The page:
Selena Gomez Chose "Nukes"

'Devastating' Lupus Led The Star To Chemo

Selena Gomez Chose Nukes. Healthy Living Magazine

Selena Gomez Chose Nukes. Healthy Living Magazine

When pop star Selena Gomez closed down her Australian tour in 2013 due to a flare-up of lupus, she didn’t go for alternative medicine.

Instead, she went for one of the “nukes” of traditional medicine—chemotherapy. The effect of chemo, she told Billboard, was devastating. “I could’ve had a stroke. I wanted so badly to say, ‘You guys have no idea. I’m in chemotherapy. You’re a--holes.’ I locked myself away until I was confident and comfortable again.”

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Lupus, also called systemic lupus erythematosus (SLE), affects only 1.5 million Americans; 90% of cases are women with 78% in their 20s to 40s. Hospital readmissions are highest among minority women on public health programs.

Lupus damages the kidneys, heart, skin, brain and nervous system. The cause appears to be an overactive immune system that attacks the body’s own organs.

Gomez’s lupus was treated with a family of chemotherapy drugs called cyclophosphamide.


Some doctors recommend bovine colostrum, which contains proline rich polypeptide and thymosin alpha and beta chains, both known to regulate the thymus, the seat of the immune system, as one of the foods that persons with autoimmune conditions should consume. As we age, the effect of these hormones substantially diminishes and the thymus shrinks. Restoration of thymic control of the immune system can rebalance the immune system of SLE patients.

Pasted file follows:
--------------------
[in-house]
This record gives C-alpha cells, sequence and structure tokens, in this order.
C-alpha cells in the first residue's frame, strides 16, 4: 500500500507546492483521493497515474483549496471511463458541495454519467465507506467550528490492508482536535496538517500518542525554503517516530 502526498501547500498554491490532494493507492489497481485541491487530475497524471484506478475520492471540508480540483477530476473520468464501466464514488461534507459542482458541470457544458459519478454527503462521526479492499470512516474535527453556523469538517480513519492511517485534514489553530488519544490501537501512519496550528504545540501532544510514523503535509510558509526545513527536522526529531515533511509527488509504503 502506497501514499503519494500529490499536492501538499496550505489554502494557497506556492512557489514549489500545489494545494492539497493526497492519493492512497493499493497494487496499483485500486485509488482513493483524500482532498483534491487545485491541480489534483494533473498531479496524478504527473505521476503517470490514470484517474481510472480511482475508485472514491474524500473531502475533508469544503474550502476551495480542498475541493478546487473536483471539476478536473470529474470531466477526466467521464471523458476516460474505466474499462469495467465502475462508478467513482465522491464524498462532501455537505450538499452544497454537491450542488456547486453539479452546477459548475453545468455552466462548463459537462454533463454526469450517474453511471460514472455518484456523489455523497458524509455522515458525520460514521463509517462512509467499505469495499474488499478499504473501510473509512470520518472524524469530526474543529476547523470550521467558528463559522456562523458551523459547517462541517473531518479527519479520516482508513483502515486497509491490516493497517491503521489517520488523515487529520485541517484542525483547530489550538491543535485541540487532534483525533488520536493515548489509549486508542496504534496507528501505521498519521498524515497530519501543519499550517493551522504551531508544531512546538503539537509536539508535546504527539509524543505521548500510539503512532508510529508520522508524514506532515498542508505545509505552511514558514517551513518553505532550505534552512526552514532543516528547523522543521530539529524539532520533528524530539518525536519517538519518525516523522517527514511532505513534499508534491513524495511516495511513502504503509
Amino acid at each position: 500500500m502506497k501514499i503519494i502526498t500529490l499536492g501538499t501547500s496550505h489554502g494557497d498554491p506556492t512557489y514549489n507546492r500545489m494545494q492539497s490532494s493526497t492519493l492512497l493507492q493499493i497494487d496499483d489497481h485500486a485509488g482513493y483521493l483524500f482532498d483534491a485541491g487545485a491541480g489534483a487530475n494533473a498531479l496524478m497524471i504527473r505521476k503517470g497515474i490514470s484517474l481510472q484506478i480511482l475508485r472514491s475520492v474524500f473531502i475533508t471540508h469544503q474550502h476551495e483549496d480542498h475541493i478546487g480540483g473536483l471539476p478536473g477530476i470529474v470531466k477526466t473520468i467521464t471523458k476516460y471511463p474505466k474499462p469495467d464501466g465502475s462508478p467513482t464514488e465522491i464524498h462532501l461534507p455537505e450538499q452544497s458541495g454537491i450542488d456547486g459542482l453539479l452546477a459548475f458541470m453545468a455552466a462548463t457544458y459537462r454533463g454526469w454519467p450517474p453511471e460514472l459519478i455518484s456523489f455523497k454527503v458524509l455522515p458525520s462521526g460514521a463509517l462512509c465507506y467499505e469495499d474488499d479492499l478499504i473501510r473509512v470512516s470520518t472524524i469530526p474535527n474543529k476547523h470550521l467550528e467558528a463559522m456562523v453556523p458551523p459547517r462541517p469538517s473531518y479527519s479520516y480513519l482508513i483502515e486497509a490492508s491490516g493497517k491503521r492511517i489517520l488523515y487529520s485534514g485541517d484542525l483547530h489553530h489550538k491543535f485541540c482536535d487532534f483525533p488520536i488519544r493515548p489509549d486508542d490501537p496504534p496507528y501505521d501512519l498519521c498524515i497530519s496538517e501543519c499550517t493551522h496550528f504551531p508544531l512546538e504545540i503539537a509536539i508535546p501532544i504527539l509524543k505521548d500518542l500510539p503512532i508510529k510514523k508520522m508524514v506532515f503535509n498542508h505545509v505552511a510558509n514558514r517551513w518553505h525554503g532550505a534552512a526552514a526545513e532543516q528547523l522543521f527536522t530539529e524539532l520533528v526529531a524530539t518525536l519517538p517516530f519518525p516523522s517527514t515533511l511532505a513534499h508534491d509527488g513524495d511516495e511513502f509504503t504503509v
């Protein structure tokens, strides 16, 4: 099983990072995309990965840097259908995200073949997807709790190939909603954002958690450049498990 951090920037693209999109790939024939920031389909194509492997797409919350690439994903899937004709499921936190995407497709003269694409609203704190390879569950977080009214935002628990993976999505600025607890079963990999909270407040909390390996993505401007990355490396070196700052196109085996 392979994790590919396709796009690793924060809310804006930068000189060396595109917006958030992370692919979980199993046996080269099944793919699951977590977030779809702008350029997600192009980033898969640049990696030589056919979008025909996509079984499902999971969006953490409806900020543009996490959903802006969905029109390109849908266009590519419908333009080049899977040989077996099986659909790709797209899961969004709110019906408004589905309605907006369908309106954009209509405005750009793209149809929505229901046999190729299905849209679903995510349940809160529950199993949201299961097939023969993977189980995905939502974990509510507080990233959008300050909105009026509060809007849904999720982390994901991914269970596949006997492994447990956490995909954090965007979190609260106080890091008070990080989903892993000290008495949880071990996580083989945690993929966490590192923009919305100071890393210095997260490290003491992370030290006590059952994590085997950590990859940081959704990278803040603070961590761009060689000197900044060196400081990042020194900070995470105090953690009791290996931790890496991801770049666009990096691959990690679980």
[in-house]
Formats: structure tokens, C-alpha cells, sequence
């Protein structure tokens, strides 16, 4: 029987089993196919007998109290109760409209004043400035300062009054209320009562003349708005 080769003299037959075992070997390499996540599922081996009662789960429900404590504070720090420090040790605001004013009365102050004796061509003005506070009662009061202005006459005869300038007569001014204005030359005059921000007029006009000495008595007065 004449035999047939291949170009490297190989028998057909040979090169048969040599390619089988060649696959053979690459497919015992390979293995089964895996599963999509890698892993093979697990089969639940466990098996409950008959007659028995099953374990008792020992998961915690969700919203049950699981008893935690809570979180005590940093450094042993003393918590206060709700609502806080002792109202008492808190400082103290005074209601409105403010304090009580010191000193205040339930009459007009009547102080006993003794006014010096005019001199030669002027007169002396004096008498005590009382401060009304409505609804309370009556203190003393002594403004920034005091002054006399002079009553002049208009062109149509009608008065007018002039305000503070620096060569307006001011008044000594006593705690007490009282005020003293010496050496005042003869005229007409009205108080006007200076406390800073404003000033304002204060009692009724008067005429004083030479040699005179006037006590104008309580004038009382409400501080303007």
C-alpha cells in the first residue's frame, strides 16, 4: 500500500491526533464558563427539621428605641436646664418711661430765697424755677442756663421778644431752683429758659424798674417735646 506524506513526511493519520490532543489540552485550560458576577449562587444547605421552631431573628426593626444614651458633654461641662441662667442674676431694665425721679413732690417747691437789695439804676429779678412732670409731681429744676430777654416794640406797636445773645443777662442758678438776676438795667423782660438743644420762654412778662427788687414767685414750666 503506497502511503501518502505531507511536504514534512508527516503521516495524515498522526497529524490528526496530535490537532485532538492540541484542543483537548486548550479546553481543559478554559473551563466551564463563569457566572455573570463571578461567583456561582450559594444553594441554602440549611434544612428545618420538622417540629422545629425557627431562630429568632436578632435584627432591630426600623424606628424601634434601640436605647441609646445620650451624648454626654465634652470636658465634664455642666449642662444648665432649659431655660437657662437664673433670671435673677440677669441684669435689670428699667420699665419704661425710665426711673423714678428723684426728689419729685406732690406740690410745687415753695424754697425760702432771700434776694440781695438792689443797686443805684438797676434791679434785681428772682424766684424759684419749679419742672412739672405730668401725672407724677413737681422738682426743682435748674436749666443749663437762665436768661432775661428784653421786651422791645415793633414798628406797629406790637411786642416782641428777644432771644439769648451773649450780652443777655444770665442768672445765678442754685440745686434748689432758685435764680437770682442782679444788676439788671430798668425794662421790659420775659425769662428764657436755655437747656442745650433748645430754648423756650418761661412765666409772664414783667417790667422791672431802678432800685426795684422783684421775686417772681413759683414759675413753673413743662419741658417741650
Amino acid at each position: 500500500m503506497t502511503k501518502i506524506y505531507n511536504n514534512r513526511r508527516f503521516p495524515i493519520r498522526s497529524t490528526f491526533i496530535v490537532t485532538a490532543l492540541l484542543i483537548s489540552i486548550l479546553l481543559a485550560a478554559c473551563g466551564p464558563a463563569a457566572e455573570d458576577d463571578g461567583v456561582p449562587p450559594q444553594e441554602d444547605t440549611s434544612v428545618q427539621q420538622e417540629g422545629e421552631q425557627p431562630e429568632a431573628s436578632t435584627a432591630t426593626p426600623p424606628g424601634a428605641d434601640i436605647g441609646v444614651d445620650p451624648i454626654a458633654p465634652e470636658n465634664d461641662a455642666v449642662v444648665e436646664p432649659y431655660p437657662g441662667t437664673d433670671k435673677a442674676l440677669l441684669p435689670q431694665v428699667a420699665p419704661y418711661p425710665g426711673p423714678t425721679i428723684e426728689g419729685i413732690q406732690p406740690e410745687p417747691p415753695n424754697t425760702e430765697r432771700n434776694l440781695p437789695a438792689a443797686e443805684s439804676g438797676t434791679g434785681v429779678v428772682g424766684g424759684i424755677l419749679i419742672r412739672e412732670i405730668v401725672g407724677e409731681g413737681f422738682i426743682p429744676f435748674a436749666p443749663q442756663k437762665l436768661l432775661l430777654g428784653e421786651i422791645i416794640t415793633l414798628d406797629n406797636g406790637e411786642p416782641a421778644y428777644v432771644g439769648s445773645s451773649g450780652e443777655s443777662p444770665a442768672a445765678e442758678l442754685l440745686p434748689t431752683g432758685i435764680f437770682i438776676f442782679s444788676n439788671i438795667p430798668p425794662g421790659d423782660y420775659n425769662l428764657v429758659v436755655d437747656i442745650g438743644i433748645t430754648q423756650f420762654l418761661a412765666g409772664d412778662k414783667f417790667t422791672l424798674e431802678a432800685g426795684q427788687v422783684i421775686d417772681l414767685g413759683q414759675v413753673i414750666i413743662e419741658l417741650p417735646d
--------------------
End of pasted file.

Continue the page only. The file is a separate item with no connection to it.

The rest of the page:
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The dietary supplement dehydroepiandrosterone (DHEA) also appears useful. In a double-blind study, published in Arthritis and Rheumatism, researchers gave lupus-afflicted women 200 mg of DHEA or placebo daily for 24 weeks. The number of patients with flare-ups was decreased by 16% in the DHEA group and the number of patients with serious adverse events “was significantly lower in DHEA-treated patients compared with placebo-treated patients.” (See our report on p 34 for more DHEA information.)


For Selena, despite its side effects, chemotherapy enabled her to regain her career with release of her second solo studio album Revival and a world tour coming in 2016. “This is my time,” she says. “I’ve deserved this. I earned it. This is all me.”

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ReferenceChang DM, et al. Dehydroepiandrosterone treatment of women with mild-to-moderate systemic lupus erythematosus: a multicenter randomized, double-blind, placebo-controlled trial. Arthritis Rheum, 2002;46(11):2924-2927.
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